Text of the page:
Easterling v. Progressive Insurance Company, [Ms. 1150833, Sept. 15, 2017] __ So. 3d __ (Ala. 2017). In this decision by Justice Shaw, (Stuart, C.J., and Bolin, Parker, Murdock, Main, and Bryan, JJ., concur; Sellers, J., dissents), the Court reverses a summary judgment in favor of Progressive on a claim seeking UIM benefits. Following a 2014 automobile accident, Hershel Easterling (“Hershel”) sued McCartney and his own UIM carrier, Progressive, for personal injuries sustained in an automobile crash. McCartney subsequently filed a suggestion of bankruptcy in the circuit court. Progressive then moved for summary judgment on the UIM claim contending that because of McCartney’s bankruptcy, he could not prove that he was legally entitled to recover beyond McCartney’s liability insurance limits, and therefore, could not recover from Progressive under the UIM policy. The circuit court dismissed the claim for UIM benefits. The Court reversed, holding
The entry of a summary judgment in the present circumstances thus appears to conflict with the legislative policies underlying both Alabama’s UIM statute and the Bankruptcy Code. See 11 U.S.C. § 524(e) (“[D]ischarge of a debt of the debtor does not affect the liability of any other entity on, or the property of any other entity for, such debt.”); In re Bracy, 449 F. Supp.  [70,] 71 [(D. Mont. 1978)] (“It seems clear that it is the policy of the law to discharge the bankrupt but not to release from liability those who are liable with him.” (citing 1A Collier on Bankruptcy ¶ 16.15 (14th ed. 1976))).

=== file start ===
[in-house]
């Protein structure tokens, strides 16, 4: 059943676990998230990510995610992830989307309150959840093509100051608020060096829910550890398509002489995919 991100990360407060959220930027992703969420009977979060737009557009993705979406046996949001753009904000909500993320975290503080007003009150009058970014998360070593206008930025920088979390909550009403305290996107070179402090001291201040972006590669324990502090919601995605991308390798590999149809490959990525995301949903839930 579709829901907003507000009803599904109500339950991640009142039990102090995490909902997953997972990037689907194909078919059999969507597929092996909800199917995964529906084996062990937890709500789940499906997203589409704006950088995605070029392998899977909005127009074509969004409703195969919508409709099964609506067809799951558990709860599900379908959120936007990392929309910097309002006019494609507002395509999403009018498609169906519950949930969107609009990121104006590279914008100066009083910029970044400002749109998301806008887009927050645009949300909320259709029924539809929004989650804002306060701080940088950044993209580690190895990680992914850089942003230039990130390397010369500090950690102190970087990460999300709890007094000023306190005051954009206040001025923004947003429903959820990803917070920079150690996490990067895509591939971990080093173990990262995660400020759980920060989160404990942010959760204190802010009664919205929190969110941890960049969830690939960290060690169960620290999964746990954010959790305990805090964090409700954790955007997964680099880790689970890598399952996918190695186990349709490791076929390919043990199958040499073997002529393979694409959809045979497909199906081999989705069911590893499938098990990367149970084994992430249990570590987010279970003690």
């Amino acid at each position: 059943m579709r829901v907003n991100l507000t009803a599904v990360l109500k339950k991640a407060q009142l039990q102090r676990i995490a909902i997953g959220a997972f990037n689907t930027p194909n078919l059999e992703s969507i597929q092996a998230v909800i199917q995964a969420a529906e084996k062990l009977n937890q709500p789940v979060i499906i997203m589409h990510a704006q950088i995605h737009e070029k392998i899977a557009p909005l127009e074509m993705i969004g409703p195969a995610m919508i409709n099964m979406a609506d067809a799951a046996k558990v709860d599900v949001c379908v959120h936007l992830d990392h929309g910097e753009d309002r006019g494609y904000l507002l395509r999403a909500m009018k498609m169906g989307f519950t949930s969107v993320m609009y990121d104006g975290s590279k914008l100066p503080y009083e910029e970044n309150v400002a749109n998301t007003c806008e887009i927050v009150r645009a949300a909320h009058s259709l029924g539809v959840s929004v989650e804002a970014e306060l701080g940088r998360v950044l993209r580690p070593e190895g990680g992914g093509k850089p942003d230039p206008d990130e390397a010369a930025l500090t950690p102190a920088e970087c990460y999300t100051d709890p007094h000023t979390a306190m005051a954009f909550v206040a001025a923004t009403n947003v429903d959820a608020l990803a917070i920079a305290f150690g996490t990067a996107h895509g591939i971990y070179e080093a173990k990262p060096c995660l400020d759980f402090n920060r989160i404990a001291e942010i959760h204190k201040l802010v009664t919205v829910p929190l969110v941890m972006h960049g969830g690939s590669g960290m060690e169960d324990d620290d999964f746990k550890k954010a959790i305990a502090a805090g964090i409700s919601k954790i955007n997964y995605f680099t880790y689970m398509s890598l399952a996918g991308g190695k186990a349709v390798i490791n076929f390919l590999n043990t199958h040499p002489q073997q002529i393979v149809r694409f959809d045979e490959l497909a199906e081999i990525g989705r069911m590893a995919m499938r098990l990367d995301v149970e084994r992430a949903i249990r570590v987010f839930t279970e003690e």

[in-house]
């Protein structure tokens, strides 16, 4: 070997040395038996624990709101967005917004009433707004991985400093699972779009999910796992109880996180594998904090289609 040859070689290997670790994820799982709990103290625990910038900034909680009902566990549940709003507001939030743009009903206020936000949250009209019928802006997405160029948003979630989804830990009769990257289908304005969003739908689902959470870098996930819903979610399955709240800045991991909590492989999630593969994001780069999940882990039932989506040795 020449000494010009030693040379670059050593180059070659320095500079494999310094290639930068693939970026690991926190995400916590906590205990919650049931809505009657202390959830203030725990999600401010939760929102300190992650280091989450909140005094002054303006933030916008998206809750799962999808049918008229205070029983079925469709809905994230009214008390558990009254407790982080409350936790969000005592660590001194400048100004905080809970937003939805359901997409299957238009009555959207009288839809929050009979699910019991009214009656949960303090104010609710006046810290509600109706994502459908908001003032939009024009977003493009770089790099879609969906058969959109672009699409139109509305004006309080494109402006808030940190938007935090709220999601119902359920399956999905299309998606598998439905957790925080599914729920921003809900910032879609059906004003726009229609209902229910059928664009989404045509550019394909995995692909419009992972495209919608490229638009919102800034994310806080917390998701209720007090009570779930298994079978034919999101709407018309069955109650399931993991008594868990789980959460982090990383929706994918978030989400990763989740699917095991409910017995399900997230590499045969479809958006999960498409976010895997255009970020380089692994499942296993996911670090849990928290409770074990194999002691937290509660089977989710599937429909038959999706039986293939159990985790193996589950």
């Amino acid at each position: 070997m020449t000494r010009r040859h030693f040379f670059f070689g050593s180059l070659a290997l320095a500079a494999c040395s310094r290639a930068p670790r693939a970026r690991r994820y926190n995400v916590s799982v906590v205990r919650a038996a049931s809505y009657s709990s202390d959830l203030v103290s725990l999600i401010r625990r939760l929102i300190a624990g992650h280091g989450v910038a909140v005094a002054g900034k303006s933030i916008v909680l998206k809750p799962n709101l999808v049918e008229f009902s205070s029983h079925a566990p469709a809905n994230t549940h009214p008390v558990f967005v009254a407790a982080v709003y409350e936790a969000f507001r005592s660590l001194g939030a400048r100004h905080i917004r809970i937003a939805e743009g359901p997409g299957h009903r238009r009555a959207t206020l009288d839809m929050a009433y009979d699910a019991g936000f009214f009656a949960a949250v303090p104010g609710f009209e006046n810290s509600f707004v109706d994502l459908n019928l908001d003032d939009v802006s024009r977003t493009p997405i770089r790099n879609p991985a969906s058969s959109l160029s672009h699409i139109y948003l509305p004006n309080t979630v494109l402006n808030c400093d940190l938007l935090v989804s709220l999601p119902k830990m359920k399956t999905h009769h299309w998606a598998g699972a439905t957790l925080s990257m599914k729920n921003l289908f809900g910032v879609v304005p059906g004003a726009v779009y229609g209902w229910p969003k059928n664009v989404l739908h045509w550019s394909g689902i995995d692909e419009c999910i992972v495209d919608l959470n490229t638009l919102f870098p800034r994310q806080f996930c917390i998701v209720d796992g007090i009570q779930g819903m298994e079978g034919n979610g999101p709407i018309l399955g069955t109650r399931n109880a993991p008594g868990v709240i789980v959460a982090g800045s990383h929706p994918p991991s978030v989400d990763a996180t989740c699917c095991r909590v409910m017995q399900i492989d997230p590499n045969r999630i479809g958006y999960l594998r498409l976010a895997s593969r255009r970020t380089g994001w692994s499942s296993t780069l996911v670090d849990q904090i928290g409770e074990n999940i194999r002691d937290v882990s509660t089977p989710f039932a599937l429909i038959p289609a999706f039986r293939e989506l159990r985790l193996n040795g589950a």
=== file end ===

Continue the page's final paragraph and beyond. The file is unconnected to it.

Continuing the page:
Ms. *21. The Court further explained that
Essentially, the flaw in Progressive’s logic is this: By virtue of her bankruptcy filing, McCartney has not been relieved of legal liability for the harm she caused Hershel; instead, Hershel may prove the merits of his claim but is merely prevented by law from seeking to collect damages from McCartney for that harm even after his legal entitlement to recover those damages has been established. See Hayden, 477 B.R.  [260,] 264 [(Bankr. N.D., Ga. 2012)] (“[A] creditor may establish the debtor’s nominal liability for a claim solely for the purpose of collecting the debt from a third party, such as an insurer or guarantor.”). Any injunction against proceeding directly against the debtor, therefore, in no way extends to Hershel’s own insurer.
The Court explained that a UIM carrier has available to it substantive defenses that would have been available to the uninsured motorist, such as state-agent immunity or workers’ compensation remedy exclusivity. Ms. *22, n. 8. The Court distinguished those substantive defenses from a bankruptcy discharge which it characterized as a procedural defense.